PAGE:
I had a good laugh not once but twice at the bitch-slapping
I underwent for the putative sin of blogging myself on Metafilter. I had a laugh even though I thought the intent was to ridicule, slag, and deride.
En tout cas
, I blogged myself two different ways. On a couple of occasions, I pointed to pages I'd developed as a service to netters and bloggers Xenoblogs
(list of un-American blogs) and the Buyer's Guide to Alternadomains
. One makes no apologies for providing pages as a public service and making them known to the public.
The other case involved ruminations on love at first sight. Lacking a discussion mechanism at my blog and knowing that people would have knowledge on the topic I had no access to (breeders, for example), I posted on Metafilter. IMHO this reveals an unserved need
: Blogger et al. may make it possible to update your Weblog from any browser, but what we need is a way to automate discussion on topics blogged on individual pages.
As it stands, bloggers are like home-office workers who have to meet clients at cafés: They have to go out of house. Is it possible that, for blogging to work at a level beyond howling at the moon or a tree falling in the wilderness, we need automated tools for dialogue at our own sites
? Should Metafilter and (to a lesser degree) Webqueeries be the only collaborative Weblogs?
Clearly this would blur the distinction between blogs and mailing lists, but so what? Among mailing lists, blogs, Yahoo clubs, and instant messaging, we already have a fractured set of media of two-way and multi-way communication. A bit more fracturing ain't gonna hurt; the horse has long since bolted from the stable.
(Aside: Guestbooks work poorly in my experience. Even Zeldman
is a joke. In the immortal words of Bad Religion, there's no substance. A blog gives visitors something to talk about
beyond "How do you like my page?")
This whole click tracking thing...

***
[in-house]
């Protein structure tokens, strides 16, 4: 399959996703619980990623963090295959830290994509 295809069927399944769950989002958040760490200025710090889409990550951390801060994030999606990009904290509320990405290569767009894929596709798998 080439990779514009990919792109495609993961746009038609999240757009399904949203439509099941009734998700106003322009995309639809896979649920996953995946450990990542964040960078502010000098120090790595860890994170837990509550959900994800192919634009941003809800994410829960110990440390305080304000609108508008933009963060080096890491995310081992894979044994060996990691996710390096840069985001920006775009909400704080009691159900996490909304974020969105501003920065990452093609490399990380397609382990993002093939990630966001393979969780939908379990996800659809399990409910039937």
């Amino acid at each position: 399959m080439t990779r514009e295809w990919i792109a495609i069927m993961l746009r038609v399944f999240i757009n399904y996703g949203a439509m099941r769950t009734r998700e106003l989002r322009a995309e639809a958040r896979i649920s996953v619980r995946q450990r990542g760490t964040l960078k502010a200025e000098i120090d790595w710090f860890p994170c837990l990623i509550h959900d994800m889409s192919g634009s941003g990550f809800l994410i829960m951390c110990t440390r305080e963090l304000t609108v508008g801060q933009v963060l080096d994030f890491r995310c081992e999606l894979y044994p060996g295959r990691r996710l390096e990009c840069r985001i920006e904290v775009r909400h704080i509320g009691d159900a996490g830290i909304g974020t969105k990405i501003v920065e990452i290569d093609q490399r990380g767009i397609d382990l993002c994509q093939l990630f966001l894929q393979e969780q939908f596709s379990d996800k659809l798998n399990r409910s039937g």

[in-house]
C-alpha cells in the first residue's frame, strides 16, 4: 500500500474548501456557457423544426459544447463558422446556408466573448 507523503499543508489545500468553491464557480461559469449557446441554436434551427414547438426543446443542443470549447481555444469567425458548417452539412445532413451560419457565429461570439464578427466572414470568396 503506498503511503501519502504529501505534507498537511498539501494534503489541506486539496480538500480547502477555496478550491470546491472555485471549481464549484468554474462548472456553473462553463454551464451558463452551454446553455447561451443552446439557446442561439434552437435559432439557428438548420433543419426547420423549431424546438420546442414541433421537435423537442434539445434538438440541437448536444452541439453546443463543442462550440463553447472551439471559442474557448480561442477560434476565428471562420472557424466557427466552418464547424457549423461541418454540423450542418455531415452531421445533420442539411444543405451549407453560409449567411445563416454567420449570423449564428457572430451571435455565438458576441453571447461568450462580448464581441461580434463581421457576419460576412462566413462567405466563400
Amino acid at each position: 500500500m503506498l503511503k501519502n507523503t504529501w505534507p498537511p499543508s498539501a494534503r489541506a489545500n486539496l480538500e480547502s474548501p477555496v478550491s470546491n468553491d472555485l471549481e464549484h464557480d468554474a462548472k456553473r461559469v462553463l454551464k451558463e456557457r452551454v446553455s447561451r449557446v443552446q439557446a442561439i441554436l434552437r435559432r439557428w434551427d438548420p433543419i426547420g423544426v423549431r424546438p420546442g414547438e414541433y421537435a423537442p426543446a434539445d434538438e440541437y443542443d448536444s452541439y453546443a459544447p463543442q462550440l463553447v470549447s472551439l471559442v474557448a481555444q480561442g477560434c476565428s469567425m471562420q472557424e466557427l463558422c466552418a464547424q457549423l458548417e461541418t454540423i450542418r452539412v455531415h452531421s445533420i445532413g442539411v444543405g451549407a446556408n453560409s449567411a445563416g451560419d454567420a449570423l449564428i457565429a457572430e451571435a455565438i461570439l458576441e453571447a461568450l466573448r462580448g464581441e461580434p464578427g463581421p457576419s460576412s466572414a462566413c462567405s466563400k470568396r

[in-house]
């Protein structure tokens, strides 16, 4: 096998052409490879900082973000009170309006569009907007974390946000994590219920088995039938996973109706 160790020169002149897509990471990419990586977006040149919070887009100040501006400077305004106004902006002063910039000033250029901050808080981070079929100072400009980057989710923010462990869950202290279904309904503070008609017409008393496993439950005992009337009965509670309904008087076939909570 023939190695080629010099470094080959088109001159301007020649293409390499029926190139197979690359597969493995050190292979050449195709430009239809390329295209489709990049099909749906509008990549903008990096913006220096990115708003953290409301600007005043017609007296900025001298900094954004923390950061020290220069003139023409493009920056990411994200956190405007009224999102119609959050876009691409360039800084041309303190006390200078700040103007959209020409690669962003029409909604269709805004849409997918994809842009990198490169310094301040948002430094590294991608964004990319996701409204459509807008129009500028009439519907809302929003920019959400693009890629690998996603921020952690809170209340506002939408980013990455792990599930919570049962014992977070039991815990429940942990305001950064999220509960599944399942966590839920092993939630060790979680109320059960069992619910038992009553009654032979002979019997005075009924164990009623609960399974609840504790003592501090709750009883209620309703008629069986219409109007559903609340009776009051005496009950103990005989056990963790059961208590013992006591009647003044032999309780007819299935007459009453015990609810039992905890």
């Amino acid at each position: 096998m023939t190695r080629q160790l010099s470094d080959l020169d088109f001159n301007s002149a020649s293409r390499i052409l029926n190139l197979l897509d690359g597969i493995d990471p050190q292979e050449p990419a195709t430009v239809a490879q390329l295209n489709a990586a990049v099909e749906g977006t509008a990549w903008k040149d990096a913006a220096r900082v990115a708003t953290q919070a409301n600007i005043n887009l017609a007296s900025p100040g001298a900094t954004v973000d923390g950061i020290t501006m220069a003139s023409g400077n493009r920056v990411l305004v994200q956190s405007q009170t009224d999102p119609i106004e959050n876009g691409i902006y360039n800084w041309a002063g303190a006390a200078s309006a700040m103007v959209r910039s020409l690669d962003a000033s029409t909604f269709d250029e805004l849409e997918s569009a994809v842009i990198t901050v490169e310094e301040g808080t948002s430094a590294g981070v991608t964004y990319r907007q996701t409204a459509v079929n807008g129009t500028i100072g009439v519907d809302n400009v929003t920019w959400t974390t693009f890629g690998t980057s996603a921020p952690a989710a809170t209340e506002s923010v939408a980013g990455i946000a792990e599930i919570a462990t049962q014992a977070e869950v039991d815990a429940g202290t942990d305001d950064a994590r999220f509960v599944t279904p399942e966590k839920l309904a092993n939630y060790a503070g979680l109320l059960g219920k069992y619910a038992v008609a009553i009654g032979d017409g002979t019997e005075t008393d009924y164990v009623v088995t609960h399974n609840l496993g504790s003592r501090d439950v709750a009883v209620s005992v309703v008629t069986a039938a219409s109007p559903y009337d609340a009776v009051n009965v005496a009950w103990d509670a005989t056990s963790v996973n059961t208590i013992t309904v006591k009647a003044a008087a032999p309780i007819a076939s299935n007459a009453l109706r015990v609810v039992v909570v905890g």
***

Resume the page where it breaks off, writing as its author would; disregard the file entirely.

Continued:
There's a spinoff discussion going on concerning the fact that I post links with embedded click-counting munging, so that I can see how many people are interested in the various topics I post, both here and on my own 'log.
On the basis of 2 replies, Matt's decided "he's glad he doesn't do that", and I think that might be a slight overreaction...
which has historically been a site with scathing reviews of popular weblogs, has in recent weeks become a source of excellent opinion and well thought out suggestions. For the first time, MetaFilter gets into the top ten, and I have to say some of the comments are right on the money. I hate posting information about this site on the main page, and T. Radhuis picks up on that. I'll be adding a couple links to the navigation, one being "news' with MetaFilter-centric posts and comments (and yeah, I understand that I just turned this post into another one about
MF, I swear this is the last). I don't know about splitting the comments into good and bad, especially since posters would choose which thread to add their comment (which could be abused).
"A Weblog is a links page masquerading as a home page. They rarely involve much creativity on the part of the Weblogger. (see: Memo) A Weblog owner simply hunts around for cool stuff other people took the time to do and then they link to it. ...And then there's MetaFilter..."
I've pointed to fark.com before,
because I find it one of the more amusing weblogs. While I was searching for pointers to MetaFilter today, I noticed they have their referer logs in a public folder
. What's great about it is seeing the search terms used on AOL's search engine. There's a few gems like "pokemon porn," "catholic girls playing in the mud," and "how to fake your own death." I see similar AOL searches in MetaFilter's logs. AOL is used by some freaky people.